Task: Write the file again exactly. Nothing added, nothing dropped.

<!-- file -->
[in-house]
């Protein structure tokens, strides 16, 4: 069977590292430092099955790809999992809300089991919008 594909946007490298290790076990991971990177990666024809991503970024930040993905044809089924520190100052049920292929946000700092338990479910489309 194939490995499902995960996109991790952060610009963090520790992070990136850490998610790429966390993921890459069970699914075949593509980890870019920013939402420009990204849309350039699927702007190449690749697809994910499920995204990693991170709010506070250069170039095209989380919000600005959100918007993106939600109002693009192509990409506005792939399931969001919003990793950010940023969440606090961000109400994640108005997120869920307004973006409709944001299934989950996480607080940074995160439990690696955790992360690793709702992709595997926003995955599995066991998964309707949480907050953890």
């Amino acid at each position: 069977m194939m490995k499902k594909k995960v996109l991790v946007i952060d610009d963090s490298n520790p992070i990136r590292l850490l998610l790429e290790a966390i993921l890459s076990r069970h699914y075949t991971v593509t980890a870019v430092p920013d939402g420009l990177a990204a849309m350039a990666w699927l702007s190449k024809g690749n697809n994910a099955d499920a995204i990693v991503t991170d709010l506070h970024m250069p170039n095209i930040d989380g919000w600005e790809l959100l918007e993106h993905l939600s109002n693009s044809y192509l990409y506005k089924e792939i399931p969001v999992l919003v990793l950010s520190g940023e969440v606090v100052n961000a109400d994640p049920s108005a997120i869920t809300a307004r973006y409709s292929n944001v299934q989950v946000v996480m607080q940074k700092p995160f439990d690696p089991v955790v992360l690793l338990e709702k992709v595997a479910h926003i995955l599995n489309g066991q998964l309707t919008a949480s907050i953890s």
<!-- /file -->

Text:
[in-house]
């Protein structure tokens, strides 16, 4: 069977590292430092099955790809999992809300089991919008 594909946007490298290790076990991971990177990666024809991503970024930040993905044809089924520190100052049920292929946000700092338990479910489309 194939490995499902995960996109991790952060610009963090520790992070990136850490998610790429966390993921890459069970699914075949593509980890870019920013939402420009990204849309350039699927702007190449690749697809994910499920995204990693991170709010506070250069170039095209989380919000600005959100918007993106939600109002693009192509990409506005792939399931969001919003990793950010940023969440606090961000109400994640108005997120869920307004973006409709944001299934989950996480607080940074995160439990690696955790992360690793709702992709595997926003995955599995066991998964309707949480907050953890």
């Amino acid at each position: 069977m194939m490995k499902k594909k995960v996109l991790v946007i952060d610009d963090s490298n520790p992070i990136r590292l850490l998610l790429e290790a966390i993921l890459s076990r069970h699914y075949t991971v593509t980890a870019v430092p920013d939402g420009l990177a990204a849309m350039a990666w699927l702007s190449k024809g690749n697809n994910a099955d499920a995204i990693v991503t991170d709010l506070h970024m250069p170039n095209i930040d989380g919000w600005e790809l959100l918007e993106h993905l939600s109002n693009s044809y192509l990409y506005k089924e792939i399931p969001v999992l919003v990793l950010s520190g940023e969440v606090v100052n961000a109400d994640p049920s108005a997120i869920t809300a307004r973006y409709s292929n944001v299934q989950v946000v996480m607080q940074k700092p995160f439990d690696p089991v955790v992360l690793l338990e709702k992709v595997a479910h926003i995955l599995n489309g066991q998964l309707t919008a949480s907050i953890s």